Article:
Pitch studies are vital for musicians and are age related.

We know that the younger we start the better we get.

For pitch training we use a variety of methods, but also our commercial pitch training application created by Blake Kearney. The Clearpitch application explains and teaches absolute pitch, also known as perfect pitch. The system is used improve a student's absolute pitch along with other pitch coding abilities such as pitch memory, perfect piano and relative pitch. 

Pitch training and the release of this iPhone application was a major component of a music degree and ten years of research and development. Individuals can purchase the application on the iTunes store but Maroubra Music School students use ClearPitch and its principles in class. It's fun and very kid friendly, with little mini songs to learn that reinforce accurate pitching. 

More detailed information about clearpitch.

Perfect / absolute pitch ear training is explained clearly so students will learn and understand:

1) What it is, 
2) How it works, 
3) What you are trying to achieve,  
4) How to achieve it.

This approach is entirely different to all other systems that attempt to 'give' a user perfect pitch but provide no explanation as to how the brain actually processes and learns the skill, and no system to do so. 

ClearPitch is the final chapter in ten years of academic research and vast quantitative and qualitative research, and includes the application of the findings of academics such as Dr. Daniel J. Levitin and Professor Diana Deutsch, leading exponents of absolute pitch theory. In short, the ClearPitch system works differently.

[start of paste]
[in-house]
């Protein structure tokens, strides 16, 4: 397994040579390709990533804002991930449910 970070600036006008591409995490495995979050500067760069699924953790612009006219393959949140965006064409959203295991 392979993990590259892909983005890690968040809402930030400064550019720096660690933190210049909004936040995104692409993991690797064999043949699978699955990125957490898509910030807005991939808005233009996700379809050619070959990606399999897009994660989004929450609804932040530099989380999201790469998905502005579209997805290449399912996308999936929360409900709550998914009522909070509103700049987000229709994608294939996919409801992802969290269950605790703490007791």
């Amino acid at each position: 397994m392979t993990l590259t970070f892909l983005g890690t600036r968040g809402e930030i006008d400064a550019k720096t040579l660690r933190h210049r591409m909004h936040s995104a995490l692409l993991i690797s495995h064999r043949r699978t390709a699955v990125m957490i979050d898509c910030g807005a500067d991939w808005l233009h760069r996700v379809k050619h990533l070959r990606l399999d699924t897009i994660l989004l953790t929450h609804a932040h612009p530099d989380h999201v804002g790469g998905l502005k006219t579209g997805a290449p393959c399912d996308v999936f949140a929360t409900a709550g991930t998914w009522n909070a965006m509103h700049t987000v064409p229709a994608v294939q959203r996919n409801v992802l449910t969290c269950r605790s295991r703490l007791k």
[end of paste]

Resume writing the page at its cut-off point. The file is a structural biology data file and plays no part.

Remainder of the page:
In my research of all perfect pitch applications available they divide into three types:

1) Most (99%) are simply testing devices to see if you have the ability and with the hope that the user may possibly improve with repeated testing. 

2) A few attempt to guide the listener toward hearing the unique quality of a pitch with claims that some pitches sound 'twangy' or 'mellow'. This approach is interesting but has no labelling component and consequently hasn't produced any convincing results. 

3) The third group uses mnemonic cues such as colours to hopefully stimulate recognition of the chromas. This is probably the closest match, but is too esoteric and still doesn't institute the simple labelling required.When you hear 'C' you want to think 'C', not 'blue'. 

All these systems overlook the actual mechanism required to develop the ability, which is the neural installation of a C.L.R. or chroma-label relationship. A C.L.R. is a neural association between a pitch and its name. ClearPitch installs a C.L.R. in memory. CLEAR stands for Chroma Label Encoding and Retrieval. A chroma is the sound colour of a pitch, and a Label is it's name. Encoding means to learn, and Retrieval means to remember. ClearPitch is a chroma labelling system which results in a user being able to identify the name of all chromas or pitches in the chromatic scale by sound alone without reference. This is perfect pitch (absolute pitch / A.P.) 

ClearPitch contains a tutorial and on board instructions throughout the application of learning algorithms, that will explain and create a C.L.R. as you listen, and which leads to the perception of musical notes along with their names, or to be able to name a pitch without reference. 

The C.L.R. is installed via mnemonic memory devices called tonal linguistic cues that stimulate the association of the chroma and its label. T.L.Cs are delivered via 4 central modes: Active Encoding, Passive Encoding, Active Retrieval, Passive Retrieval. Encoding creates the C.L.R. going in to your mind and retrieval stimulates the C.L.R. going out. Passive modes don't require any particular attention so you can listen while day dreaming or sleeping. Active modes are most effective when used interactively, but can also be listened to passively.